According to the technology's abstract, each probe is labeled with a different fluorophore, which allows the detection of a particular strain in a single-tube reaction. Thus, the presence of any one of the five pathogenic non-pneumophila strains of Legionella can be rapidly ascertained from clinical or environmental samples.
The assay is described as being in the pre-clinical stage with in vitro data available, and is described in PCT Patent Application No. PCT/US2013/030217 and US Patent Application No. 13/895,898.
Meantime, CDC scientists have developed a rapid, sensitive, and specific real-time assay based on real-time PCR and high-resolution melt analysis that is capable of detecting the presence of Mycobacterium tuberculosis and determining its resistance profile to antibiotics such as rifampin and isoniazid.
According to the technology's abstract, there are currently few assays available capable of both detecting M. tuberculosis and determining its drug resistance. The CDC assay incorporates multiple fluorescent chemistries, can discriminate M. tuberculosis complex strains from non-MTBC strains within five hours of obtaining DNA, and is more cost-efficient and less complex than culturing and sequencing methods, the researchers claim.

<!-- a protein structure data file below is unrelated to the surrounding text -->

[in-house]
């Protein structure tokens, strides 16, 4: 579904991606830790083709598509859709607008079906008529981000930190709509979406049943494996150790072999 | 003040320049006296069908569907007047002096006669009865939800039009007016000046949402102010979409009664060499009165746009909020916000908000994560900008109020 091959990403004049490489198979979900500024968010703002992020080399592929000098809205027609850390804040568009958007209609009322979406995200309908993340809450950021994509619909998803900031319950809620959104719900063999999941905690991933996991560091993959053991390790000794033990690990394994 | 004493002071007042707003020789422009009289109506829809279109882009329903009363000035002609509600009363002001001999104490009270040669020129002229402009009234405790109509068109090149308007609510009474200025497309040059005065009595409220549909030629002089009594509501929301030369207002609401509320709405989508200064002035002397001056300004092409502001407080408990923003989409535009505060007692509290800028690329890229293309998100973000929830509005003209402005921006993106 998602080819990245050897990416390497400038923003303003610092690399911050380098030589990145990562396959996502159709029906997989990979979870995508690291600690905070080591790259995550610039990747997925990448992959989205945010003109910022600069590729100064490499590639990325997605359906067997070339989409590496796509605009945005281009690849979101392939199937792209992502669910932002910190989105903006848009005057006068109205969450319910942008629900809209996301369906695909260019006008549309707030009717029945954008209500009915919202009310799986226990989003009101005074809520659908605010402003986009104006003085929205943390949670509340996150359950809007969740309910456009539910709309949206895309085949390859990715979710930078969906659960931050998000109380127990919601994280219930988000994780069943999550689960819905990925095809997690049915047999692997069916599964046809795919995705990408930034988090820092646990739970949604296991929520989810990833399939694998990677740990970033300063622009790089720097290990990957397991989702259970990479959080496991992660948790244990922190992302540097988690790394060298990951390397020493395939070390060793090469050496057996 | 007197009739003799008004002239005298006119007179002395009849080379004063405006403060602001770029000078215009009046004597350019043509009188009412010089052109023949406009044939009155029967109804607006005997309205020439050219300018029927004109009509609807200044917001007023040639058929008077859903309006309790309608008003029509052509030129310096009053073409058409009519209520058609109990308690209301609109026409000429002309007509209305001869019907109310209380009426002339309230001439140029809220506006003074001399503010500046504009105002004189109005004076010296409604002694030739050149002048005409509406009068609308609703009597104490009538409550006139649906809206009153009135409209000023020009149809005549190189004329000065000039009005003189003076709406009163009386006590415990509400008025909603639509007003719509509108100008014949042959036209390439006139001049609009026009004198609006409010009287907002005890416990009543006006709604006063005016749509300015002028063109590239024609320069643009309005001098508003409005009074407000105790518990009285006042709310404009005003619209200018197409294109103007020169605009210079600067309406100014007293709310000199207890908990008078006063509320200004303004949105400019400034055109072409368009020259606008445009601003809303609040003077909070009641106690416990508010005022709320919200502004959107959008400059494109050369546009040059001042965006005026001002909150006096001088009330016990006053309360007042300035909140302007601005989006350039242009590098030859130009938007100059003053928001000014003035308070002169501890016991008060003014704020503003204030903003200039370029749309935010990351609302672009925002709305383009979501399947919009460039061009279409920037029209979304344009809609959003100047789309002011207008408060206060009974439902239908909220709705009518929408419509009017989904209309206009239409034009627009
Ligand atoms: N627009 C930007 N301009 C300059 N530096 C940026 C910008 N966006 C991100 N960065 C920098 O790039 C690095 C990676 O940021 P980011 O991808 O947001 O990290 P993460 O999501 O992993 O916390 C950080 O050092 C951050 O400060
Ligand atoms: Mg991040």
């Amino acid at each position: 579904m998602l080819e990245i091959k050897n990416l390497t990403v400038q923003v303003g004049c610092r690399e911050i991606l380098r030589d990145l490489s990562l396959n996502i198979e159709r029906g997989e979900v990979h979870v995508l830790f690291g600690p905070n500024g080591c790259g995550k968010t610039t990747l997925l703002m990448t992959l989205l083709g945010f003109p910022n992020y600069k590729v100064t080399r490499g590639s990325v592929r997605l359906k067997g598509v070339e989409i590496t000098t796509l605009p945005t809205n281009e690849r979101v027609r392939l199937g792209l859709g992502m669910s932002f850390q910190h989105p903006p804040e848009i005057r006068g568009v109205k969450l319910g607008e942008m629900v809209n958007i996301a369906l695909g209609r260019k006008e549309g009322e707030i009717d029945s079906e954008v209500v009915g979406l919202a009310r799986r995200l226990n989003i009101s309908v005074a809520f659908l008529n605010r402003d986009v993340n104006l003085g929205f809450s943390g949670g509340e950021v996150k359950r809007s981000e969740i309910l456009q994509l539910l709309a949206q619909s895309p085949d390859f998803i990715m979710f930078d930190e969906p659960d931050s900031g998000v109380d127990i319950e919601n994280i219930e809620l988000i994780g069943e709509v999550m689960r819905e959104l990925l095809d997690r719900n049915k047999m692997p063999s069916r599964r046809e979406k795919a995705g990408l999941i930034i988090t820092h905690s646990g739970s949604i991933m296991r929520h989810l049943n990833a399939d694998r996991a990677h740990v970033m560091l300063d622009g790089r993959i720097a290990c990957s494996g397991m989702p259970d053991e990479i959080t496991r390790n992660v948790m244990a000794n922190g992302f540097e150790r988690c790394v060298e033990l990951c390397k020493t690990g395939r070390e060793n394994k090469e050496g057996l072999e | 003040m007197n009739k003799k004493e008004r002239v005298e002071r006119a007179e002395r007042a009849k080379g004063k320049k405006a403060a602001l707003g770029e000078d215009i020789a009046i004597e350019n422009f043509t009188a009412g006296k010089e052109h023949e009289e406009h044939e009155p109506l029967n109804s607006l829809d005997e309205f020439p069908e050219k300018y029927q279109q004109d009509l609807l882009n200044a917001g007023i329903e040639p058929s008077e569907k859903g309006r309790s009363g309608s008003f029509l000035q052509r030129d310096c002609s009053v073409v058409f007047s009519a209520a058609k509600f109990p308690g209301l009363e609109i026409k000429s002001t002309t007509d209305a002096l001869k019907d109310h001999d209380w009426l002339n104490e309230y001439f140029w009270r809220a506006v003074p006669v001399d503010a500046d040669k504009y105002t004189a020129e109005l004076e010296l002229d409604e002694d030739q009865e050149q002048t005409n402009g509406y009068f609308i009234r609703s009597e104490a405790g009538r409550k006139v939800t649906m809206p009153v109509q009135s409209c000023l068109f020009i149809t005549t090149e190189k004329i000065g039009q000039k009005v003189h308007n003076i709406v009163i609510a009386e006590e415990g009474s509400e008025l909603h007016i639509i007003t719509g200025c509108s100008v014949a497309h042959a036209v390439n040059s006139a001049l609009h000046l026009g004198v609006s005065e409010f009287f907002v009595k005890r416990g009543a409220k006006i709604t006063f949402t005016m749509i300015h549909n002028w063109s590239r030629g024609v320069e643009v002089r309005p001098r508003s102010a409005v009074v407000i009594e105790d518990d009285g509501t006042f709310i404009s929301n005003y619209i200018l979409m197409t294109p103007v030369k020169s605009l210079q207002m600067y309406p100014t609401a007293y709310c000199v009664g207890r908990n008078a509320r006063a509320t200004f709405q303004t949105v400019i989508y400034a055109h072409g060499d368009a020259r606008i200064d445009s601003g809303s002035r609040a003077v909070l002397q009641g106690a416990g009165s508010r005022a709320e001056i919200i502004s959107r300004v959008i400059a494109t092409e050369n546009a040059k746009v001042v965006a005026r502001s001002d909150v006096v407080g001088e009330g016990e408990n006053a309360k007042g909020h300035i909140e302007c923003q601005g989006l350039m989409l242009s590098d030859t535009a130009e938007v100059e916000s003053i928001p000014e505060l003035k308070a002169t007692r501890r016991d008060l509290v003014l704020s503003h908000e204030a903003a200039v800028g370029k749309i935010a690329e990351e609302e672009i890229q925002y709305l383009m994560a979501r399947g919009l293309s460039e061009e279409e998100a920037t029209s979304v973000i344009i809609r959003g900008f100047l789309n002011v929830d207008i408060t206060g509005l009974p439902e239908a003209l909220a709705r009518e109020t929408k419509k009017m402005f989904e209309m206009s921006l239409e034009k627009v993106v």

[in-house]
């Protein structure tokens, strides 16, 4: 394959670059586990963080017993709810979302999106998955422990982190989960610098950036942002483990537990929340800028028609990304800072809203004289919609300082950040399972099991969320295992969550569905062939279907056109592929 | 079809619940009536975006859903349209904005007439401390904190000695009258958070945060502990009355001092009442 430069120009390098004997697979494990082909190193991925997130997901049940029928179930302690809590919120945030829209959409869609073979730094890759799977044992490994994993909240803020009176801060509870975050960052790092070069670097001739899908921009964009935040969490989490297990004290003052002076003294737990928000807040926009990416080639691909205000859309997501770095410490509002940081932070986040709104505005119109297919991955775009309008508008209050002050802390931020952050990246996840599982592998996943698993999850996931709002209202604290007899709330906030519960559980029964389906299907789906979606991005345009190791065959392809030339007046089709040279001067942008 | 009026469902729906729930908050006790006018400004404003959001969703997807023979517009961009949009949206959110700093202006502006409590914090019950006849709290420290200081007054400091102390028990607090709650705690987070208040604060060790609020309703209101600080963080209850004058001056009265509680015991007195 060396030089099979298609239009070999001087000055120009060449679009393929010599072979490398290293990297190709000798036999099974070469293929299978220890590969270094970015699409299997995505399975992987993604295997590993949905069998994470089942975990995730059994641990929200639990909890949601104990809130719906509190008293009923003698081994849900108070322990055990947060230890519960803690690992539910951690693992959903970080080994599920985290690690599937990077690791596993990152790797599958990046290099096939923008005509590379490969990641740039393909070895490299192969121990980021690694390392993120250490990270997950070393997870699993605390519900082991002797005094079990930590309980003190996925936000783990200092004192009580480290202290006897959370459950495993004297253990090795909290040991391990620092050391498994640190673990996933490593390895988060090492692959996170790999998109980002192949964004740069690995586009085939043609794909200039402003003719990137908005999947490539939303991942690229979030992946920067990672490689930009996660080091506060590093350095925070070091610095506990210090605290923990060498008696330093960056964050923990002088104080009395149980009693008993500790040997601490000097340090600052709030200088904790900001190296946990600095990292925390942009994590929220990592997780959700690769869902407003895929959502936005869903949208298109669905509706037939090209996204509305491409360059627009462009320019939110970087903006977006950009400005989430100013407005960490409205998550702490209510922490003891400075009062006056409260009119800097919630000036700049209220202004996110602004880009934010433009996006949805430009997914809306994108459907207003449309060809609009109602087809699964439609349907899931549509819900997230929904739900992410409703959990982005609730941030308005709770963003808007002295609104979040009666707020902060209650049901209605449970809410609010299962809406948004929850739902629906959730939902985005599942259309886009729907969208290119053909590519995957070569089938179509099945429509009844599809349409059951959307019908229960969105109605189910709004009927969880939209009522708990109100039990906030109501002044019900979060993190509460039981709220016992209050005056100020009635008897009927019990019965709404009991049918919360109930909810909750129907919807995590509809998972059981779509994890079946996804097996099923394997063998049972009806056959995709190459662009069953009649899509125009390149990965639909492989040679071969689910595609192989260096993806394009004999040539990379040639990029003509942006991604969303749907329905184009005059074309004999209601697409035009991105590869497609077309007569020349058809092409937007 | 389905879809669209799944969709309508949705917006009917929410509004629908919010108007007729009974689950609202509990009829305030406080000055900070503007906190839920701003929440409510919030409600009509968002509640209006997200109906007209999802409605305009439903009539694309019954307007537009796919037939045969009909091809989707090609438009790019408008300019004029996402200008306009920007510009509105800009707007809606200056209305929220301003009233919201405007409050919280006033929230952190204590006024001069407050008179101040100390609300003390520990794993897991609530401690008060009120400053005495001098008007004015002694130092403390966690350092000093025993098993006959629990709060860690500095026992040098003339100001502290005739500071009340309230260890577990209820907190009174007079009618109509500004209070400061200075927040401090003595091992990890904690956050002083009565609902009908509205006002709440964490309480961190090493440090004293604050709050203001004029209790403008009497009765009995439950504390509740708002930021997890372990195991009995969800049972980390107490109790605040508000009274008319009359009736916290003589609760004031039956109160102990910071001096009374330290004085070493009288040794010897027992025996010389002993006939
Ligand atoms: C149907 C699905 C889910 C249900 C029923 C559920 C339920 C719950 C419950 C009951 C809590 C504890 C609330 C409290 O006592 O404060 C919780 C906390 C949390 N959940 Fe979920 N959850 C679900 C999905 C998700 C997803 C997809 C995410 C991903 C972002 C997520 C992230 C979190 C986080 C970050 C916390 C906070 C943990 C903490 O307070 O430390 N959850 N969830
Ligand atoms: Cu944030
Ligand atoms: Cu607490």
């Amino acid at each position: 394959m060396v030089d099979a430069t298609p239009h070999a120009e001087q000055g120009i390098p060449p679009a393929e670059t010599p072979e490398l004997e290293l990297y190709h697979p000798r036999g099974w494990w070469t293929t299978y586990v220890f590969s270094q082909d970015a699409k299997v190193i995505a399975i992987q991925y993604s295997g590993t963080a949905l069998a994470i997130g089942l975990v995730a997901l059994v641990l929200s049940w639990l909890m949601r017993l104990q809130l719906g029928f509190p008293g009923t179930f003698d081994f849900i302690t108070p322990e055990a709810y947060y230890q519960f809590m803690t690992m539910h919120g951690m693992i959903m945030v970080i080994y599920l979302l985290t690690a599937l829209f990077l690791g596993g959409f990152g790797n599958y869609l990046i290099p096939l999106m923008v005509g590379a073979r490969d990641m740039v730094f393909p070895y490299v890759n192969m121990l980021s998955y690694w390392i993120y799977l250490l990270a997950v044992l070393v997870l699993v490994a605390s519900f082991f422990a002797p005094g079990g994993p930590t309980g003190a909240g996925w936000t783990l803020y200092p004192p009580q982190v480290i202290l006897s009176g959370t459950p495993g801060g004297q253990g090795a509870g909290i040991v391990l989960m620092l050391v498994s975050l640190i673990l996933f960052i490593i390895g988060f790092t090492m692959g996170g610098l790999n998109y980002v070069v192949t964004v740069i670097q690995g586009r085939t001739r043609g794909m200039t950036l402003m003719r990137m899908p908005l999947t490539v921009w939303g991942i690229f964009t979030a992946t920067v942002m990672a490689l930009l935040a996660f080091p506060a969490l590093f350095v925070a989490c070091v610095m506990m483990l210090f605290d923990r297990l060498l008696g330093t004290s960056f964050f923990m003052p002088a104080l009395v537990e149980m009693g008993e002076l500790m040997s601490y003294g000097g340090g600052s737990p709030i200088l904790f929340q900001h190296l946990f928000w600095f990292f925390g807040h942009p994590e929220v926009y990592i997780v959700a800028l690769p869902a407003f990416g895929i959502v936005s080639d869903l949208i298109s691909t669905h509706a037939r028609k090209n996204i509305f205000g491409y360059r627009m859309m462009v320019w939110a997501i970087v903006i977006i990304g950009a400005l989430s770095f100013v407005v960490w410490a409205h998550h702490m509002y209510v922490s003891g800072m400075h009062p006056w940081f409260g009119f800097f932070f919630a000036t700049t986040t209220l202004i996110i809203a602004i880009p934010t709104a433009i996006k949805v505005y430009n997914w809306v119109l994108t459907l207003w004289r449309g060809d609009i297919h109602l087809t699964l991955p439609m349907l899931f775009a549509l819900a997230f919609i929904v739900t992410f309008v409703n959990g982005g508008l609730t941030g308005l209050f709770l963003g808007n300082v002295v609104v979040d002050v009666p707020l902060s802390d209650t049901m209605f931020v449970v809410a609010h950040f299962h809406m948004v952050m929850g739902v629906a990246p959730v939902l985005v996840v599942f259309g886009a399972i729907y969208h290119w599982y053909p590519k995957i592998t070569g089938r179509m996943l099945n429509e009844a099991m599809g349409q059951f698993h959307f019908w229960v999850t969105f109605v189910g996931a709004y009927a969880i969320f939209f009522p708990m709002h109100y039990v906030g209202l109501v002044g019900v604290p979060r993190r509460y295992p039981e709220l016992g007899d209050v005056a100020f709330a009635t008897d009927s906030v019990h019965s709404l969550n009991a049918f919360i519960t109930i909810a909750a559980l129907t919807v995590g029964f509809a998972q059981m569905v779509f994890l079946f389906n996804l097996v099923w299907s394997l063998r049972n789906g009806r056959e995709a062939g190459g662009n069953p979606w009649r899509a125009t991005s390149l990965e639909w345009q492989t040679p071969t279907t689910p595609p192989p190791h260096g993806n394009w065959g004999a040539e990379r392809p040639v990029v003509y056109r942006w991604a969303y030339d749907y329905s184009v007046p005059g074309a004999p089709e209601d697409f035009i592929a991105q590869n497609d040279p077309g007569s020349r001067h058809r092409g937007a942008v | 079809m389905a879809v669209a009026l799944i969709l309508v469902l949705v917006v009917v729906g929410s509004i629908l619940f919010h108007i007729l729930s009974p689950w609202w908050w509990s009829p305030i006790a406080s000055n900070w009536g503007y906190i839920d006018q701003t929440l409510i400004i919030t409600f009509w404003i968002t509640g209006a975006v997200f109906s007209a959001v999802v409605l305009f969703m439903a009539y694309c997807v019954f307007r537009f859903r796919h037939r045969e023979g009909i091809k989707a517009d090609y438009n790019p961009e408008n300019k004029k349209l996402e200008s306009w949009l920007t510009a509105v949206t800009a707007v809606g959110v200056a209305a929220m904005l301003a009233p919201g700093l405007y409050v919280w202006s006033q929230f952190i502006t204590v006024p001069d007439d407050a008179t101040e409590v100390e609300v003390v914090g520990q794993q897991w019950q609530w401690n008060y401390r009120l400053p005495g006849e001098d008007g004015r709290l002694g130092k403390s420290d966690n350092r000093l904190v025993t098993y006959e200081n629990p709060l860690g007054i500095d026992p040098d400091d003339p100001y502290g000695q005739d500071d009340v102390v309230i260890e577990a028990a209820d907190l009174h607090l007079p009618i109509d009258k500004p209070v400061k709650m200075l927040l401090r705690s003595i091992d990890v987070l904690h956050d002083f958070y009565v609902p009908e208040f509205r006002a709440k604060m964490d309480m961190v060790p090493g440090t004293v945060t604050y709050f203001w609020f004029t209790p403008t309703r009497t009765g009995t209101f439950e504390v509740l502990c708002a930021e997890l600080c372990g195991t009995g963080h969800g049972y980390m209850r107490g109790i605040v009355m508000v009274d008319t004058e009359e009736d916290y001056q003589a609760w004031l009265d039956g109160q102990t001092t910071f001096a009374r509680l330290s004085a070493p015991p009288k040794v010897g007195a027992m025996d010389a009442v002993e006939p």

The assay is described as early stage with in vitro data available. The technology is described in PCT Patent Application No. PCT/US2011/035217 and US Patent Application No. 13/695,935.